NFC East: 2011 safety breakdown

Breaking down the safeties: Dallas

April, 28, 2011
4/28/11
1:00
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Scouts Inc.'s Matt Williamson examines the safeties of each NFC East team. Today: Dallas Cowboys

In 2010, this awful group of safeties couldn’t support the cornerbacks or consistently make big plays in any phase of the game. Dallas was horrible in the secondary, but especially bad at safety.

Compounding matters, Gerald Sensabaugh is scheduled to become a free agent. He is a slightly above-average starter, but Sensabaugh might have the advantage in negotiations. The Cowboys might be reluctant to employ two new starters at safety while also potentially breaking in a new cornerback in a new defensive scheme under Rob Ryan.

Alan Ball started by default at free safety and was one of the worst starting safeties in the game. He needs to be replaced. Being undersized and a liability in coverage is a rough combination. But he is still young and could have value as a depth player and on special teams.

Depth was a real problem last season -- Dallas used players like Barry Church and Danny McCray, who are really just special teamers. When Church did see the field, he did not impress.

This is a very weak safety draft, but the Cowboys might consider UCLA’s Rahim Moore with their second-round pick. Free agency is the best option for Dallas to fill this gaping hole. Options who should be very attractive to the Cowboys include Eric Weddle, Michael Huff and Deon Grant. Help is really needed here.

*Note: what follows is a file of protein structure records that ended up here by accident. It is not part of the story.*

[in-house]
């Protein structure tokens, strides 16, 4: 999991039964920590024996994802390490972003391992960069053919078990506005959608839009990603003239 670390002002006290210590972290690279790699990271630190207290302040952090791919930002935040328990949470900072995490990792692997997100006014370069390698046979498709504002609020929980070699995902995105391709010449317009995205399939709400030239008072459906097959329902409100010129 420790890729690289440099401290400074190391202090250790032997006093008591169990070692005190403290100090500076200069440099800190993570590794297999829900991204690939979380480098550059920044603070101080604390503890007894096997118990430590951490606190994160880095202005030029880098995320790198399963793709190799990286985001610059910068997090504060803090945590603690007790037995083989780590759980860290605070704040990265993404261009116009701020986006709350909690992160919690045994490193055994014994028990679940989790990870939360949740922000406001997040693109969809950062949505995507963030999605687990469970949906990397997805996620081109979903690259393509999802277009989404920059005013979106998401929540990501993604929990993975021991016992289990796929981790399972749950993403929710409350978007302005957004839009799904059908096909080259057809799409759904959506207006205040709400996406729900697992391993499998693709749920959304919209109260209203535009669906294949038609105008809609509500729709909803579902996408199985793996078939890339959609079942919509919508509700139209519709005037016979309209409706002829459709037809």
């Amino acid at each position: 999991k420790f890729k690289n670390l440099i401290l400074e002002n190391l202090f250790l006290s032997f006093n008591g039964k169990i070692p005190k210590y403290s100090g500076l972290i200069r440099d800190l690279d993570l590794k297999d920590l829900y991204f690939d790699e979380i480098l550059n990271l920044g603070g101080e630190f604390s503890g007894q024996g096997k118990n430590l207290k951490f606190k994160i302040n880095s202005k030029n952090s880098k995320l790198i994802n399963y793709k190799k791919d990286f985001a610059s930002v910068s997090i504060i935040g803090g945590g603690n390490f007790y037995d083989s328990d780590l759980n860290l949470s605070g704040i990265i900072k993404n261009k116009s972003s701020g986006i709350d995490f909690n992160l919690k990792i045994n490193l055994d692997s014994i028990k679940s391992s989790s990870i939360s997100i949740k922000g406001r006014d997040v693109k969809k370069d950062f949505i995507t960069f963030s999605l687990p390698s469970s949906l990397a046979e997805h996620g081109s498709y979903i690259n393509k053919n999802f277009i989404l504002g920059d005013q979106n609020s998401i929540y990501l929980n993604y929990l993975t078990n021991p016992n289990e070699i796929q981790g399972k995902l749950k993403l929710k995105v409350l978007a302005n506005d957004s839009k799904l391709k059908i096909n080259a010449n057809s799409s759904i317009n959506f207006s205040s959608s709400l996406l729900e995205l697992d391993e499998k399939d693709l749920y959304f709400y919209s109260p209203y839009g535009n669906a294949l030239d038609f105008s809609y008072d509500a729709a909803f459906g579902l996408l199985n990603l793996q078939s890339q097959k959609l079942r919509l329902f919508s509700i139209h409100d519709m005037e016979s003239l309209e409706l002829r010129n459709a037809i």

Scouts Inc. watches games, breaks down film and studies football from all angles for ESPN.com.

Breaking down the safeties: Philadelphia

April, 27, 2011
4/27/11
1:00
PM ET
Scouts Inc.'s Matt Williamson examines the safeties of each NFC East team. Today: Philadelphia Eagles

Quintin Mikell gets my vote as the best safety in the NFC East, but he is scheduled to become a free agent. If I knew that the Eagles were sure to bring him back, I would feel far more confident about this position for Philadelphia. But now it is in flux.

Mikell is one of the finest all-around safeties in football and is extremely dependable. He was terrific in 2010. He is in the prime of his career and a leader in what should shape up to be a very young secondary -- especially if the Eagles go with a cornerback early in the draft, which seems likely. This pass defense intercepted 23 passes last season but also allowed a whopping 31 touchdown receptions. His contributions often go unnoticed, but I assure you, his absence would be felt.